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Human Condition section, Ontology of God series

What About the Problem of God?
A philosophical dialog about God

Copyright © 1997 Dorian Scott Cole
About this series..

This article is part of an original research project into the nature of God, by Dorian Scott Cole. The things that we believe that God asks of us, and the way he treats us, as seen in historical religious literature, seem to me to be a window into what God is all about. In creating a construct of characteristics of God (an ontology of one particular kind of relationship) this would seem to be a key type of relationship to explore. This is Ontological Construct Theology.


Ah, yes, this is kind of abstract, isn't it? I wonder, just how abstract can one get? Is there a difference between believing there is a God, and believing in God? Can the concrete make the abstract more believable? And just how would that happen?

"So," I ask my imaginary friend, "do you believe in God?"  I might be on safe ground here - only about 1% of the world claims not to believe in God. And I think I can get away with having an imaginary friend for the purpose of argument, without being looked on as insane, or even mildly delusional. After all, I am accustomed to talking to a piece of paper - or a computer screen.  We shall wait for the reports.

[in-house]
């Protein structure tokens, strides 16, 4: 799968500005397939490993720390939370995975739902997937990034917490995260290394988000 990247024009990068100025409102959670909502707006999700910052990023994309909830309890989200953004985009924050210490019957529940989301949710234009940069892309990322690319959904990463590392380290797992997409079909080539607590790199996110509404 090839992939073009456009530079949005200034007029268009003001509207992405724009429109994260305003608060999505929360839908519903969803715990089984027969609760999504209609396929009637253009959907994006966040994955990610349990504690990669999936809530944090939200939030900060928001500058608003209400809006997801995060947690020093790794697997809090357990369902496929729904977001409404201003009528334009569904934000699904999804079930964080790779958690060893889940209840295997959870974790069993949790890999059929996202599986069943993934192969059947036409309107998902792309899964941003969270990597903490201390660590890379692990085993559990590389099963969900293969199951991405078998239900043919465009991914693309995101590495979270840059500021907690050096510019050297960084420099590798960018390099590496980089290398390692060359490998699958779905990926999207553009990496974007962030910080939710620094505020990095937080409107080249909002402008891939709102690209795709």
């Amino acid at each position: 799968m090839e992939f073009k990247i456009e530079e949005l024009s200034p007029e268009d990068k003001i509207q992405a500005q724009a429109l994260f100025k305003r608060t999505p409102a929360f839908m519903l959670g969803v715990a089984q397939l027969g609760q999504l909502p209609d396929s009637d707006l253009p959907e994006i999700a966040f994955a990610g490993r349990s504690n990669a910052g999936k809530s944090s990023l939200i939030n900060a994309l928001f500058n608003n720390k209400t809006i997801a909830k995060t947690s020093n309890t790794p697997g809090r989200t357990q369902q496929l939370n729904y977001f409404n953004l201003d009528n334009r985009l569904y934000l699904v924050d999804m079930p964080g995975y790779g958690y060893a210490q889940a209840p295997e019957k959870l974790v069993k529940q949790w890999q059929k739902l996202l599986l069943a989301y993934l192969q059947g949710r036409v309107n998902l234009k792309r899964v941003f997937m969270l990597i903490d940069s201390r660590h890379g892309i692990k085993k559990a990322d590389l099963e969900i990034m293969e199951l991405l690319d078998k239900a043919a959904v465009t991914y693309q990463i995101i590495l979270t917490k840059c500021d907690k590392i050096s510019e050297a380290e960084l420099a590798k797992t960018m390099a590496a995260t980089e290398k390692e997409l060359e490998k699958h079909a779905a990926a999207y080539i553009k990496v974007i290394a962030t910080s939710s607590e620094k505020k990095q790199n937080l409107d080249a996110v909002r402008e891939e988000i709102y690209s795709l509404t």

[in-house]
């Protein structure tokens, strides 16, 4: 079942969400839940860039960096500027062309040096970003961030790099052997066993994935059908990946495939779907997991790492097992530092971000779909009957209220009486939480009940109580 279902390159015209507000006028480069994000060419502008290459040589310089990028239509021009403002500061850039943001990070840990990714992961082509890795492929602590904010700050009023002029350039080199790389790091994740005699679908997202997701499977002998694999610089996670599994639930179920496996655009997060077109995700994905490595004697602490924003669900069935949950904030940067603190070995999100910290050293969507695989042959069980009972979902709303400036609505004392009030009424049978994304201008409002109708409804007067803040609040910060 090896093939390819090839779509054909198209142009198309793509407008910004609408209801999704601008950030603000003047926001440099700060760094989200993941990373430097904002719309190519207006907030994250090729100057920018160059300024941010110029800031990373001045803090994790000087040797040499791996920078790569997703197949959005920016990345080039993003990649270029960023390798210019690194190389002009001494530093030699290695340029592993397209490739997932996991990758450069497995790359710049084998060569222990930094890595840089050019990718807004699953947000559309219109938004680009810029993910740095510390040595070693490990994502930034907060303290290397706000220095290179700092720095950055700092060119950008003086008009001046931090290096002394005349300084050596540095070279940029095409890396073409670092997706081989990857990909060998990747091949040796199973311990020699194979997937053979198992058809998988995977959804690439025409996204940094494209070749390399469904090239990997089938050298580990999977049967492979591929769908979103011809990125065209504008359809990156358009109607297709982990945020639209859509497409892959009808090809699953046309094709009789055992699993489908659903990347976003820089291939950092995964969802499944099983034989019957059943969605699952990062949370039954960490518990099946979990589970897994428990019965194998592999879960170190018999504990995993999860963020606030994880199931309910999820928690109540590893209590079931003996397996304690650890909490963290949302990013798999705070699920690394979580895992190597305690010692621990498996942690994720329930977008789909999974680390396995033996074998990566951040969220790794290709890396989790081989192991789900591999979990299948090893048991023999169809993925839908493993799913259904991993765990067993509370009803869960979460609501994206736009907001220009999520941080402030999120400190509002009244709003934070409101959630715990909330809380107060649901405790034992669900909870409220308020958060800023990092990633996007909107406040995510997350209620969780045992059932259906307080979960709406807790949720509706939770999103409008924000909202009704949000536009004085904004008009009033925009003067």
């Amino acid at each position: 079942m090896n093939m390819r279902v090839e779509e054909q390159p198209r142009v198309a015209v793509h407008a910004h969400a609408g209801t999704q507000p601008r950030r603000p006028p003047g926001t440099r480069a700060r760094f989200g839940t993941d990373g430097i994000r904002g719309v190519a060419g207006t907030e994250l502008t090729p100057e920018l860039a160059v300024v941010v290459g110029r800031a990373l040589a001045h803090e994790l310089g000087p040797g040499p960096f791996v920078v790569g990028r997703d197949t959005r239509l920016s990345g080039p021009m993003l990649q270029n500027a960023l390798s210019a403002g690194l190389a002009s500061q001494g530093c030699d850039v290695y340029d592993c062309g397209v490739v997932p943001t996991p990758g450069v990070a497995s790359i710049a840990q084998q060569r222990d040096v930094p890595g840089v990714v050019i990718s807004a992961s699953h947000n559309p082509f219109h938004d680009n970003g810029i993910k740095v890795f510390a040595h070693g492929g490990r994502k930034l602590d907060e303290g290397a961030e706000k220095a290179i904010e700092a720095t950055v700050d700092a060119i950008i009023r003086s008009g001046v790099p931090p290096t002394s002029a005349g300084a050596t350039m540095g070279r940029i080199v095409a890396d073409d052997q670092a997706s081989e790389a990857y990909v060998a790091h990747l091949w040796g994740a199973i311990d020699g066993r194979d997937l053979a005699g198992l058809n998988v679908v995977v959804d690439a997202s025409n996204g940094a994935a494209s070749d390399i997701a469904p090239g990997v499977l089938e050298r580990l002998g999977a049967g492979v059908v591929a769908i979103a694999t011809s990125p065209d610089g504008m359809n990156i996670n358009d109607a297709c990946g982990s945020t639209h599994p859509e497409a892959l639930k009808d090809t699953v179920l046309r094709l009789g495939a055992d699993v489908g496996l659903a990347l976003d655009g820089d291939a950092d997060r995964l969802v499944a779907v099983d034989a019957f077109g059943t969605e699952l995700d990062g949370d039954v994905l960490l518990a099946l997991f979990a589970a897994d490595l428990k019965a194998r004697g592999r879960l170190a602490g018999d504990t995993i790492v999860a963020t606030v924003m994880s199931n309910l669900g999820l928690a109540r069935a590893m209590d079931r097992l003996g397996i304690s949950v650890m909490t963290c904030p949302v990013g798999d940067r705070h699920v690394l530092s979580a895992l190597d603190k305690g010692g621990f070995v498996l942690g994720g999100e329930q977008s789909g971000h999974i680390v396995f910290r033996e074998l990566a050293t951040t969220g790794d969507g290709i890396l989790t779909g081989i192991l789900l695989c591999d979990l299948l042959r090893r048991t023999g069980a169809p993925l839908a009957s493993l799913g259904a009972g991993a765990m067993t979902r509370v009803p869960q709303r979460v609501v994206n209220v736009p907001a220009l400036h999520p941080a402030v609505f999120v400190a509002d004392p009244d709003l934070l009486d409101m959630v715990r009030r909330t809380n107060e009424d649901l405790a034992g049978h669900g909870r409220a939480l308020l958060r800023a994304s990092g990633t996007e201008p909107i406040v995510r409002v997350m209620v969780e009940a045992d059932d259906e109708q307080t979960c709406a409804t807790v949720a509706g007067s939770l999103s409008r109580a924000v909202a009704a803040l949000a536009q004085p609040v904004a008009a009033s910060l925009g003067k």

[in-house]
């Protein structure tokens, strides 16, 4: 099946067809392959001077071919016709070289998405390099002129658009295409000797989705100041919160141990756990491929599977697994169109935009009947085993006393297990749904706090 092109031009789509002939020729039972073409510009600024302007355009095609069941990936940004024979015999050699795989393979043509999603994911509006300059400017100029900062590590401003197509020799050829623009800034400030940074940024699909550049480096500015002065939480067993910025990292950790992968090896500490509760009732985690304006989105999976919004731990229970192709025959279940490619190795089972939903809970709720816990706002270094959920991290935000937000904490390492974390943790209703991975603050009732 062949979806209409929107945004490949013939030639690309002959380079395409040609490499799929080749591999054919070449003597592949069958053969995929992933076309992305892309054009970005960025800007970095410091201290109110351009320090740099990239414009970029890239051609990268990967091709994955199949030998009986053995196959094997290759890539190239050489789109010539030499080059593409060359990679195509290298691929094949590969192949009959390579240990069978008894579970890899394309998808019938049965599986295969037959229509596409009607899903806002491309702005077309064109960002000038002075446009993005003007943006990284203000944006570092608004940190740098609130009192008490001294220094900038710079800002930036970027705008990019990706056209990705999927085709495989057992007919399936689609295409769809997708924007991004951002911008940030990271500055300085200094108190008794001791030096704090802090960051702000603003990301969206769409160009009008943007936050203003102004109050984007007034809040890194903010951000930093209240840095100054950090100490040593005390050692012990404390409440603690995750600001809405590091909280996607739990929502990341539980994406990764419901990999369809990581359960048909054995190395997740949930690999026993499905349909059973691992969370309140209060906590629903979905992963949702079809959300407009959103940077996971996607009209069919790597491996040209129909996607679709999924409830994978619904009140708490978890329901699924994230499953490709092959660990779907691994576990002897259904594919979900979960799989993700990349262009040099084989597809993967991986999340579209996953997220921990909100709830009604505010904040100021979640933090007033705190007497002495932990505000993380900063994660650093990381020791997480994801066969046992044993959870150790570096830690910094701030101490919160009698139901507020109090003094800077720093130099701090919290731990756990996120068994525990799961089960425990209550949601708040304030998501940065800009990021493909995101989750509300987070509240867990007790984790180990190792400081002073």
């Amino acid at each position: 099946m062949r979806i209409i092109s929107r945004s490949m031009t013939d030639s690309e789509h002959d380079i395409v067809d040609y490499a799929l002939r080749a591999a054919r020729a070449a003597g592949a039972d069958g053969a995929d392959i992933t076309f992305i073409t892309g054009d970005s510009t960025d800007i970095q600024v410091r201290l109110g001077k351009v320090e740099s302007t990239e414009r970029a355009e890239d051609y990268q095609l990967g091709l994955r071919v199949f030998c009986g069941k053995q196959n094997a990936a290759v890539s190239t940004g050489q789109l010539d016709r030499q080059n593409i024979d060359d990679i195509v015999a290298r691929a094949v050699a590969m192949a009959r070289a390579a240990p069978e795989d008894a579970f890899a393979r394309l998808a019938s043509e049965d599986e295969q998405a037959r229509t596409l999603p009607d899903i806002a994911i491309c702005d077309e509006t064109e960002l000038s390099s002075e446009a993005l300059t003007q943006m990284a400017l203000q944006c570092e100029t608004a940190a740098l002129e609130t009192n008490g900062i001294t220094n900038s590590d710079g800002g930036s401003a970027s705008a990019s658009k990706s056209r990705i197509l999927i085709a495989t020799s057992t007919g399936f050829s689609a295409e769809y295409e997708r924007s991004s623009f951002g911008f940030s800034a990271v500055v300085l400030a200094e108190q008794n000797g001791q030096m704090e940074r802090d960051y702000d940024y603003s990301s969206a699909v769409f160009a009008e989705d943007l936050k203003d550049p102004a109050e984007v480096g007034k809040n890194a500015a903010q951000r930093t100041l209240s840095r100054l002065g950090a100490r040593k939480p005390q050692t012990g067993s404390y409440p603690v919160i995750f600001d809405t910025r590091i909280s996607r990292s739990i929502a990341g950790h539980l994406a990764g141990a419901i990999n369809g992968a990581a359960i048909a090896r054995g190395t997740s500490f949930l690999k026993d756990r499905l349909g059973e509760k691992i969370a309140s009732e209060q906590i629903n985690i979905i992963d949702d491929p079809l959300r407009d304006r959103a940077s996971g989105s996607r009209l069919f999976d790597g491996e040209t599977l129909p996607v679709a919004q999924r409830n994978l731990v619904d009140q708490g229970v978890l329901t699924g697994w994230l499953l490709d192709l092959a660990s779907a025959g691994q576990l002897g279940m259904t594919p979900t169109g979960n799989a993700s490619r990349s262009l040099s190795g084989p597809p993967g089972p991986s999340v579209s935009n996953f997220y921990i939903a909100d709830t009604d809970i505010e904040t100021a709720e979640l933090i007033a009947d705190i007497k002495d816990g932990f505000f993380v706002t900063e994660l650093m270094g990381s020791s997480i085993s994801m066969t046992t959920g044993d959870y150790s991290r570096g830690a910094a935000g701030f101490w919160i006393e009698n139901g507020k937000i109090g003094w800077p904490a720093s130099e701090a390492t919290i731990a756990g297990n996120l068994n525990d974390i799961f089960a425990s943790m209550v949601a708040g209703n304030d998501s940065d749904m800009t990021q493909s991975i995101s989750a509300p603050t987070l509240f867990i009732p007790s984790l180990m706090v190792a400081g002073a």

My friend looks perplexed - that's what I want him to do. "Well, no, actually... actually I'm confused - I really don't know what to believe."

"Don't look at me," I counter.  "I don't tell people what to believe." 

"See, that's just the problem," my friend replies.  "Some people can't wait to tell me what to believe, but their idea of God makes me want to puke."  Very demonstrably, he pushes his finger down his throat and gags.   I'm thinking my friend has been watching the Simpsons TV program, but I can't stand the Simpsons, so ... anyway.  "Other people just smile and say they can't tell me what is God.  Then there are some, like Karen Armstrong explains in her book, A History of God,  who believe God is basically a construct.  He is a figment of our imagination - in fact he is a device of our collective imagination.  We need God, therefore He is."